The queens will be twirling
by JOEL BARRETT
Madonna released her infectious “Vogue” 27 years ago, and her music video introduced the world to a dance that involved hands, arms, floorwork, and spins and dips. Both were an instant hit, and suddenly dance floors of gay clubs were full of the now iconic face and body framing dance moves. The song took the nation by storm. However, voguing existed long before the queen of pop pulled on her white gloves.
Voguing first sashayed into existence in the 1960s, the ballroom scene of Harlem. The scene was an LGBTQ subculture in the African-American community where participants would “walk” or compete against one another and be judged on their dance skills (voguing), costume, gender representation (drag), appearance and attitude. Participants were expected to bring “realness.”
The events were commonly known as “balls” and were influenced by hip-hop and house music. These genres had roots in black Gospel music and often involved the same singers and lyrics from a Sunday service that later sang, danced and performed over deep, soulful dance beats.
On Friday, October 13, the house music will be thumping, the queens will be twirling, and the costumes will be fierce at the Get Woke party. In 2017, three men of color put their heads together and created a series of dance parties that pay homage to the ball culture by loosely incorporating elements of house music, runway competitions, drag performances and more.
“The heart of the event was born from a desire to create spaces and energy for people of color who also happen to be LGBTQ,” said David Seymour, who is one of two emcees for the events. “There is a lack of those kinds of spaces in Kansas City. Despite some of the establishments we do have; some are lacking the music, environment, and cultural and social elements of spaces that are historically for LGBTQ people of color.”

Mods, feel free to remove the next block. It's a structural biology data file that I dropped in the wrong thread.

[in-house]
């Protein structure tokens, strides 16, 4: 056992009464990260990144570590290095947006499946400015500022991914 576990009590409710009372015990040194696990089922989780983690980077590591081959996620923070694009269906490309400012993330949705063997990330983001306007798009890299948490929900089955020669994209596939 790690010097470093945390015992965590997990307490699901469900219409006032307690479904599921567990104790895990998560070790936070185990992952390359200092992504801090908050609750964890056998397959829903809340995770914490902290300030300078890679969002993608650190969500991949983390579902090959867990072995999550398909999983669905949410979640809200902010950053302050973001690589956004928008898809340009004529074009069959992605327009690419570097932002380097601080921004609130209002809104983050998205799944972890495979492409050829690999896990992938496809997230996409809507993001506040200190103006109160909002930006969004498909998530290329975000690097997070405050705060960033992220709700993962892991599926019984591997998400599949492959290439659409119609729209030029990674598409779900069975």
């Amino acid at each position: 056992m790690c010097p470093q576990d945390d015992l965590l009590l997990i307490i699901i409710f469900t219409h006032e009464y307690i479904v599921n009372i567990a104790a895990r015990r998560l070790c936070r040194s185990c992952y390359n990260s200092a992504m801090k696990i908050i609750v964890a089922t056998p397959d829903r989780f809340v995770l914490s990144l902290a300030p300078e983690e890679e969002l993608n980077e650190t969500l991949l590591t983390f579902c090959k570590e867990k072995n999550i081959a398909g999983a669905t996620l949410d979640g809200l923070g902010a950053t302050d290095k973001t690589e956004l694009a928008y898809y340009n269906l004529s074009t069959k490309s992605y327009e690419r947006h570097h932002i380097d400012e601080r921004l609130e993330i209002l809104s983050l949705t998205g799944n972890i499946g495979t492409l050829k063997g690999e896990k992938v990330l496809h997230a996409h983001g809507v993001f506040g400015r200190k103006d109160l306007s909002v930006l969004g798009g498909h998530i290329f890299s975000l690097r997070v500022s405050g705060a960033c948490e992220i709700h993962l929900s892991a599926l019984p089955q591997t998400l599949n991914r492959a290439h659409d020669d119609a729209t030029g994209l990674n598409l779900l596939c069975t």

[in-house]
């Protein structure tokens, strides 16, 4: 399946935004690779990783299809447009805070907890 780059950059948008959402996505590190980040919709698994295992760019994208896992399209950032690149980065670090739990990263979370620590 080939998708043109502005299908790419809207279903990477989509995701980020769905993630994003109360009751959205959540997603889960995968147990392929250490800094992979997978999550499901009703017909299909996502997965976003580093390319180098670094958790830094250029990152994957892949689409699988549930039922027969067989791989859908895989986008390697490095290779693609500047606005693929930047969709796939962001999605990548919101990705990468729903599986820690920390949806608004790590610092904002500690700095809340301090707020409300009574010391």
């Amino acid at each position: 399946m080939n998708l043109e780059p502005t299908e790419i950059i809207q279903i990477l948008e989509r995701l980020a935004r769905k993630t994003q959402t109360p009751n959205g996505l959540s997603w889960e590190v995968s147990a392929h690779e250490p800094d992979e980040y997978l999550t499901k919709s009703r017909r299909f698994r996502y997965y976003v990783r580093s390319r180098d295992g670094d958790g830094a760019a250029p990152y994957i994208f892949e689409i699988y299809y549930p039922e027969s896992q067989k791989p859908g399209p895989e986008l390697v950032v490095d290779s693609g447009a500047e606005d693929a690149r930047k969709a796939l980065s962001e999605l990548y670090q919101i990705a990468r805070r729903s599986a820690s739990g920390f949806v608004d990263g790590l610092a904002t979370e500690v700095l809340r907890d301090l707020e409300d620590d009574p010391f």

Randall Jenson, the originator of the events, is quick to point out that “we are not a ball but we honor that tradition in the energy and music and the competitions. The Ballroom itself is amazing and Get Woke allows people to get a feel for what a ball is like without fully going there.”
Jenson sees the events as a celebratory space where “people of color can show and be themselves. They can be fabulous and fierce and be affirmed for it.”
When booking the entertainers for the parties, he uses the opportunity to showcase local and national LGBTQ artists and performers of color. Past events have featured local performers such as Monique Heart, Tre’Shawn Seymour, Rii Rii, Moltyn Decadence and many others. Moltyn Decadence will be co-emcee with David Seymour for the October party.
Past parties have featured Jade from “RuPaul’s Drag Race – Season One” as well as Monica Beverly Hillz from Season 5. Monica will return to the Get Woke dance floor in October. Attendees will have the opportunity to walk, dance, and strike a pose alongside her and other performers.
Kevin Richardson, better known locally as the popular drag performer Monique Heart, is the third person behind the events. Richardson sees the parties as a chance to “be a part of the grass roots organization of something changing culture. This event rallies everyone in.” He believes the event gives white people an opportunity to learn.